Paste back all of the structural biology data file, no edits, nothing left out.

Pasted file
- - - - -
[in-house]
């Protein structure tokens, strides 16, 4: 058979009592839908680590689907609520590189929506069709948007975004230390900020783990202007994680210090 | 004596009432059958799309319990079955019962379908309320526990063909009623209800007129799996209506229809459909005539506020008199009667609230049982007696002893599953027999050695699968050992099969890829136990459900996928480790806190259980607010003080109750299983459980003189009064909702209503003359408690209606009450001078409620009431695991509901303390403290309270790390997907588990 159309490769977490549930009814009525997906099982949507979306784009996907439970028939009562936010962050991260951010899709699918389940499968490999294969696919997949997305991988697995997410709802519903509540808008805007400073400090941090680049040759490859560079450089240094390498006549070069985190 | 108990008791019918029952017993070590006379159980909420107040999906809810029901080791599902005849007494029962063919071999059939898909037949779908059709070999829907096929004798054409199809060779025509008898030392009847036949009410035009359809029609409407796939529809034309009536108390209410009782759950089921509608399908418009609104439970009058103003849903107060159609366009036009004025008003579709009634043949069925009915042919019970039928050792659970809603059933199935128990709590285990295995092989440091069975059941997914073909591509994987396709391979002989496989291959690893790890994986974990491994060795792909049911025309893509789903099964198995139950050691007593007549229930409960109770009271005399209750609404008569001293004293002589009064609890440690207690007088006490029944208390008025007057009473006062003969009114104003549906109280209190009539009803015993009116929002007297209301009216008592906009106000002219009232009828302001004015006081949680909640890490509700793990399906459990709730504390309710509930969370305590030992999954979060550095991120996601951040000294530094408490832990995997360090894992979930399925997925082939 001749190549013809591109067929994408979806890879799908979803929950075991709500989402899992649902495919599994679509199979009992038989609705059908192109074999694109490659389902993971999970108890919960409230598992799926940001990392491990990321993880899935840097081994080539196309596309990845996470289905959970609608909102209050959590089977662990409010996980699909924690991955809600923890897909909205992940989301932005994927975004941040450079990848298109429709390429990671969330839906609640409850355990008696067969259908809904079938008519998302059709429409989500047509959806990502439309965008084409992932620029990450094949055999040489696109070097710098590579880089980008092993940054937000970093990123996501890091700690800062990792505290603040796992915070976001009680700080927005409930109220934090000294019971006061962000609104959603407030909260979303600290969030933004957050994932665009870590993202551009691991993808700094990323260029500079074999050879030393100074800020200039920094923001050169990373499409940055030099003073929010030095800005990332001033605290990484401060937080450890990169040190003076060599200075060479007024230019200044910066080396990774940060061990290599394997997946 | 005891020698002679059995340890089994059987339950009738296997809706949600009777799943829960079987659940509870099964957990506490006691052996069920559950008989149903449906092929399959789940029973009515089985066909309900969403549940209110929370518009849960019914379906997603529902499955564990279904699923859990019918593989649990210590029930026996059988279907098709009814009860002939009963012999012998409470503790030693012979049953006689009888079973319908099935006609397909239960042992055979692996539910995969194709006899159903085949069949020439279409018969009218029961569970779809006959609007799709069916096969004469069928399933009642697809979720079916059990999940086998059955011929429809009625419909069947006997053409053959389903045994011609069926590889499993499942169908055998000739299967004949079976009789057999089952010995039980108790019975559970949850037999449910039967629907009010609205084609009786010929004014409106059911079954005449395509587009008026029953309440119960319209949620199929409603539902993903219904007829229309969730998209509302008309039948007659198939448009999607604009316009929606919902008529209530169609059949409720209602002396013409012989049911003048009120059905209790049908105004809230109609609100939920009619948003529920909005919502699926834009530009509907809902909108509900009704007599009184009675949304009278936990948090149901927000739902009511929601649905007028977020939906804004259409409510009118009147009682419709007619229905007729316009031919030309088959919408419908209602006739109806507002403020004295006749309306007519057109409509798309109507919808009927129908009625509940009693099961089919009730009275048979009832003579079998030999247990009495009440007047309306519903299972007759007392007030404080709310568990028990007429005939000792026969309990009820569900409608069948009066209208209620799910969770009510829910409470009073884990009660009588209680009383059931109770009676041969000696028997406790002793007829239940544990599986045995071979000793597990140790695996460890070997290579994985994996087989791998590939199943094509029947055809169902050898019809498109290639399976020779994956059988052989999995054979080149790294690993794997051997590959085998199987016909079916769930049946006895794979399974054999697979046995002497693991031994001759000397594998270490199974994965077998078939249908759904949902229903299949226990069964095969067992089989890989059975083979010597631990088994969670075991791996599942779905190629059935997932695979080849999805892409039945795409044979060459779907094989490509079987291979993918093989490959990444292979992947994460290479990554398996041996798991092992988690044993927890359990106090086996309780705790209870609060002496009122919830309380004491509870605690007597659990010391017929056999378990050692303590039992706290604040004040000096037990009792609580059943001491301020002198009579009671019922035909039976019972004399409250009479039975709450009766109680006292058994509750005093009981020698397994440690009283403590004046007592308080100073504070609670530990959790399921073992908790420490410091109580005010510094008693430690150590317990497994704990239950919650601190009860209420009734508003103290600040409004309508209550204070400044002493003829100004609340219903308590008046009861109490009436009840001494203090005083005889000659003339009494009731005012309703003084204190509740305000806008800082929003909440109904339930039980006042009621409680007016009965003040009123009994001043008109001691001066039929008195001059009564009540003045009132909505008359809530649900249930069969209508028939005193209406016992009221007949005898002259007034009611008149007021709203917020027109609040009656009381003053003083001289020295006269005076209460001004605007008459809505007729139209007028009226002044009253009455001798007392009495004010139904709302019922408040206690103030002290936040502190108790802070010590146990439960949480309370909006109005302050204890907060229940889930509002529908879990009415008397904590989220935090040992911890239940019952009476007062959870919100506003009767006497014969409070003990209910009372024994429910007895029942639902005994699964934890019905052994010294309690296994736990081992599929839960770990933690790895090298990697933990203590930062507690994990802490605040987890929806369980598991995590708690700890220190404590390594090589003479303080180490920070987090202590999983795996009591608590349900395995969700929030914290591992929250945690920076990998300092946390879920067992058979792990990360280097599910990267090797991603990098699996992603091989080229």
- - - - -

[in-house]
């Protein structure tokens, strides 16, 4: 058979009592839908680590689907609520590189929506069709948007975004230390900020783990202007994680210090 | 004596009432059958799309319990079955019962379908309320526990063909009623209800007129799996209506229809459909005539506020008199009667609230049982007696002893599953027999050695699968050992099969890829136990459900996928480790806190259980607010003080109750299983459980003189009064909702209503003359408690209606009450001078409620009431695991509901303390403290309270790390997907588990 159309490769977490549930009814009525997906099982949507979306784009996907439970028939009562936010962050991260951010899709699918389940499968490999294969696919997949997305991988697995997410709802519903509540808008805007400073400090941090680049040759490859560079450089240094390498006549070069985190 | 108990008791019918029952017993070590006379159980909420107040999906809810029901080791599902005849007494029962063919071999059939898909037949779908059709070999829907096929004798054409199809060779025509008898030392009847036949009410035009359809029609409407796939529809034309009536108390209410009782759950089921509608399908418009609104439970009058103003849903107060159609366009036009004025008003579709009634043949069925009915042919019970039928050792659970809603059933199935128990709590285990295995092989440091069975059941997914073909591509994987396709391979002989496989291959690893790890994986974990491994060795792909049911025309893509789903099964198995139950050691007593007549229930409960109770009271005399209750609404008569001293004293002589009064609890440690207690007088006490029944208390008025007057009473006062003969009114104003549906109280209190009539009803015993009116929002007297209301009216008592906009106000002219009232009828302001004015006081949680909640890490509700793990399906459990709730504390309710509930969370305590030992999954979060550095991120996601951040000294530094408490832990995997360090894992979930399925997925082939 001749190549013809591109067929994408979806890879799908979803929950075991709500989402899992649902495919599994679509199979009992038989609705059908192109074999694109490659389902993971999970108890919960409230598992799926940001990392491990990321993880899935840097081994080539196309596309990845996470289905959970609608909102209050959590089977662990409010996980699909924690991955809600923890897909909205992940989301932005994927975004941040450079990848298109429709390429990671969330839906609640409850355990008696067969259908809904079938008519998302059709429409989500047509959806990502439309965008084409992932620029990450094949055999040489696109070097710098590579880089980008092993940054937000970093990123996501890091700690800062990792505290603040796992915070976001009680700080927005409930109220934090000294019971006061962000609104959603407030909260979303600290969030933004957050994932665009870590993202551009691991993808700094990323260029500079074999050879030393100074800020200039920094923001050169990373499409940055030099003073929010030095800005990332001033605290990484401060937080450890990169040190003076060599200075060479007024230019200044910066080396990774940060061990290599394997997946 | 005891020698002679059995340890089994059987339950009738296997809706949600009777799943829960079987659940509870099964957990506490006691052996069920559950008989149903449906092929399959789940029973009515089985066909309900969403549940209110929370518009849960019914379906997603529902499955564990279904699923859990019918593989649990210590029930026996059988279907098709009814009860002939009963012999012998409470503790030693012979049953006689009888079973319908099935006609397909239960042992055979692996539910995969194709006899159903085949069949020439279409018969009218029961569970779809006959609007799709069916096969004469069928399933009642697809979720079916059990999940086998059955011929429809009625419909069947006997053409053959389903045994011609069926590889499993499942169908055998000739299967004949079976009789057999089952010995039980108790019975559970949850037999449910039967629907009010609205084609009786010929004014409106059911079954005449395509587009008026029953309440119960319209949620199929409603539902993903219904007829229309969730998209509302008309039948007659198939448009999607604009316009929606919902008529209530169609059949409720209602002396013409012989049911003048009120059905209790049908105004809230109609609100939920009619948003529920909005919502699926834009530009509907809902909108509900009704007599009184009675949304009278936990948090149901927000739902009511929601649905007028977020939906804004259409409510009118009147009682419709007619229905007729316009031919030309088959919408419908209602006739109806507002403020004295006749309306007519057109409509798309109507919808009927129908009625509940009693099961089919009730009275048979009832003579079998030999247990009495009440007047309306519903299972007759007392007030404080709310568990028990007429005939000792026969309990009820569900409608069948009066209208209620799910969770009510829910409470009073884990009660009588209680009383059931109770009676041969000696028997406790002793007829239940544990599986045995071979000793597990140790695996460890070997290579994985994996087989791998590939199943094509029947055809169902050898019809498109290639399976020779994956059988052989999995054979080149790294690993794997051997590959085998199987016909079916769930049946006895794979399974054999697979046995002497693991031994001759000397594998270490199974994965077998078939249908759904949902229903299949226990069964095969067992089989890989059975083979010597631990088994969670075991791996599942779905190629059935997932695979080849999805892409039945795409044979060459779907094989490509079987291979993918093989490959990444292979992947994460290479990554398996041996798991092992988690044993927890359990106090086996309780705790209870609060002496009122919830309380004491509870605690007597659990010391017929056999378990050692303590039992706290604040004040000096037990009792609580059943001491301020002198009579009671019922035909039976019972004399409250009479039975709450009766109680006292058994509750005093009981020698397994440690009283403590004046007592308080100073504070609670530990959790399921073992908790420490410091109580005010510094008693430690150590317990497994704990239950919650601190009860209420009734508003103290600040409004309508209550204070400044002493003829100004609340219903308590008046009861109490009436009840001494203090005083005889000659003339009494009731005012309703003084204190509740305000806008800082929003909440109904339930039980006042009621409680007016009965003040009123009994001043008109001691001066039929008195001059009564009540003045009132909505008359809530649900249930069969209508028939005193209406016992009221007949005898002259007034009611008149007021709203917020027109609040009656009381003053003083001289020295006269005076209460001004605007008459809505007729139209007028009226002044009253009455001798007392009495004010139904709302019922408040206690103030002290936040502190108790802070010590146990439960949480309370909006109005302050204890907060229940889930509002529908879990009415008397904590989220935090040992911890239940019952009476007062959870919100506003009767006497014969409070003990209910009372024994429910007895029942639902005994699964934890019905052994010294309690296994736990081992599929839960770990933690790895090298990697933990203590930062507690994990802490605040987890929806369980598991995590708690700890220190404590390594090589003479303080180490920070987090202590999983795996009591608590349900395995969700929030914290591992929250945690920076990998300092946390879920067992058979792990990360280097599910990267090797991603990098699996992603091989080229």